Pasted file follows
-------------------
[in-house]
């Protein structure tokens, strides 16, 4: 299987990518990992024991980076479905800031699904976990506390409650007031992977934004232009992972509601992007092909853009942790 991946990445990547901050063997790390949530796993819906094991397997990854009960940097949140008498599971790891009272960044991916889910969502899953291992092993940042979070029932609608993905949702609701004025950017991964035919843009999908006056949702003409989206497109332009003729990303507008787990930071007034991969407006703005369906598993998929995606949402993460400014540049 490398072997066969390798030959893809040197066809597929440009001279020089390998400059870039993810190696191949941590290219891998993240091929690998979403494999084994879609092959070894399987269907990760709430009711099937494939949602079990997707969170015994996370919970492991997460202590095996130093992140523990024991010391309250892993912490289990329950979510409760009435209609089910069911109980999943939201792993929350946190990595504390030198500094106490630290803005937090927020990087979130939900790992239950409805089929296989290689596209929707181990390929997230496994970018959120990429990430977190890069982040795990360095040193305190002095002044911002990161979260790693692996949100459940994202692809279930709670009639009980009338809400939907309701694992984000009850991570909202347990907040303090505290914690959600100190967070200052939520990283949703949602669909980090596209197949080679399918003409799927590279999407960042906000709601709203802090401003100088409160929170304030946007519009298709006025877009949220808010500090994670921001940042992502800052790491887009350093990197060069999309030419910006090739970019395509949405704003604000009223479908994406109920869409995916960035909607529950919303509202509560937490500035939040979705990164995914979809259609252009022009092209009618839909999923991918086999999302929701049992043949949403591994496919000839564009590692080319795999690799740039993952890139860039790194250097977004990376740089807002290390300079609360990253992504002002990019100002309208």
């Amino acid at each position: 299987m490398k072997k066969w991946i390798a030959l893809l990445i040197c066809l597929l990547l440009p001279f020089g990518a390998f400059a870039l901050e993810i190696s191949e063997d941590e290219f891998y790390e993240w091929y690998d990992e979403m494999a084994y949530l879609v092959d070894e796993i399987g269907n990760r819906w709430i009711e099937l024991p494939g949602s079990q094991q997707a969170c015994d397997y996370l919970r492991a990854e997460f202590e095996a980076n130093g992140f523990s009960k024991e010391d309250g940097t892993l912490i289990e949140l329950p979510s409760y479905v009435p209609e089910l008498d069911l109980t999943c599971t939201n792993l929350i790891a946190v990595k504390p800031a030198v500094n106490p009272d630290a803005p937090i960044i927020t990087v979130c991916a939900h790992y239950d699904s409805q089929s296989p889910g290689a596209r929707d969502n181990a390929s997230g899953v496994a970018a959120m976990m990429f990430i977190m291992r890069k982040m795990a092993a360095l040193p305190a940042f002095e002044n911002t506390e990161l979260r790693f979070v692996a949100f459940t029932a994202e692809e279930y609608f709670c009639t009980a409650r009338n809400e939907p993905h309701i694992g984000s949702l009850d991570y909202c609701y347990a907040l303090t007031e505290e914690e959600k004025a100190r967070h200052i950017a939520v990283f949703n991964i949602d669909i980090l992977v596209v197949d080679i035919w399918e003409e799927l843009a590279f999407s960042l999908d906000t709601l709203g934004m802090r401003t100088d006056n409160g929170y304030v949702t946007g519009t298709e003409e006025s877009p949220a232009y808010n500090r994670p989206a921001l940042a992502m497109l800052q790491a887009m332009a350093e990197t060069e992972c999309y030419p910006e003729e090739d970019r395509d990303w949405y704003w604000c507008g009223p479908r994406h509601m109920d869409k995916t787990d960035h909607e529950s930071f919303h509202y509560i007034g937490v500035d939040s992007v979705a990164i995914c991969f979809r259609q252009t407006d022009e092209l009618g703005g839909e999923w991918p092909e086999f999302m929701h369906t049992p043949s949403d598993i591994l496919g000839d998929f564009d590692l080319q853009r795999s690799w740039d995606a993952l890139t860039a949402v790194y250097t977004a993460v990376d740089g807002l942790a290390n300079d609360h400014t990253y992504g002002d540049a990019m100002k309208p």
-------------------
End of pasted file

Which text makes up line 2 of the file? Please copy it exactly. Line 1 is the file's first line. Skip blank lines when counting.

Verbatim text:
């Protein structure tokens, strides 16, 4: 299987990518990992024991980076479905800031699904976990506390409650007031992977934004232009992972509601992007092909853009942790 991946990445990547901050063997790390949530796993819906094991397997990854009960940097949140008498599971790891009272960044991916889910969502899953291992092993940042979070029932609608993905949702609701004025950017991964035919843009999908006056949702003409989206497109332009003729990303507008787990930071007034991969407006703005369906598993998929995606949402993460400014540049 490398072997066969390798030959893809040197066809597929440009001279020089390998400059870039993810190696191949941590290219891998993240091929690998979403494999084994879609092959070894399987269907990760709430009711099937494939949602079990997707969170015994996370919970492991997460202590095996130093992140523990024991010391309250892993912490289990329950979510409760009435209609089910069911109980999943939201792993929350946190990595504390030198500094106490630290803005937090927020990087979130939900790992239950409805089929296989290689596209929707181990390929997230496994970018959120990429990430977190890069982040795990360095040193305190002095002044911002990161979260790693692996949100459940994202692809279930709670009639009980009338809400939907309701694992984000009850991570909202347990907040303090505290914690959600100190967070200052939520990283949703949602669909980090596209197949080679399918003409799927590279999407960042906000709601709203802090401003100088409160929170304030946007519009298709006025877009949220808010500090994670921001940042992502800052790491887009350093990197060069999309030419910006090739970019395509949405704003604000009223479908994406109920869409995916960035909607529950919303509202509560937490500035939040979705990164995914979809259609252009022009092209009618839909999923991918086999999302929701049992043949949403591994496919000839564009590692080319795999690799740039993952890139860039790194250097977004990376740089807002290390300079609360990253992504002002990019100002309208």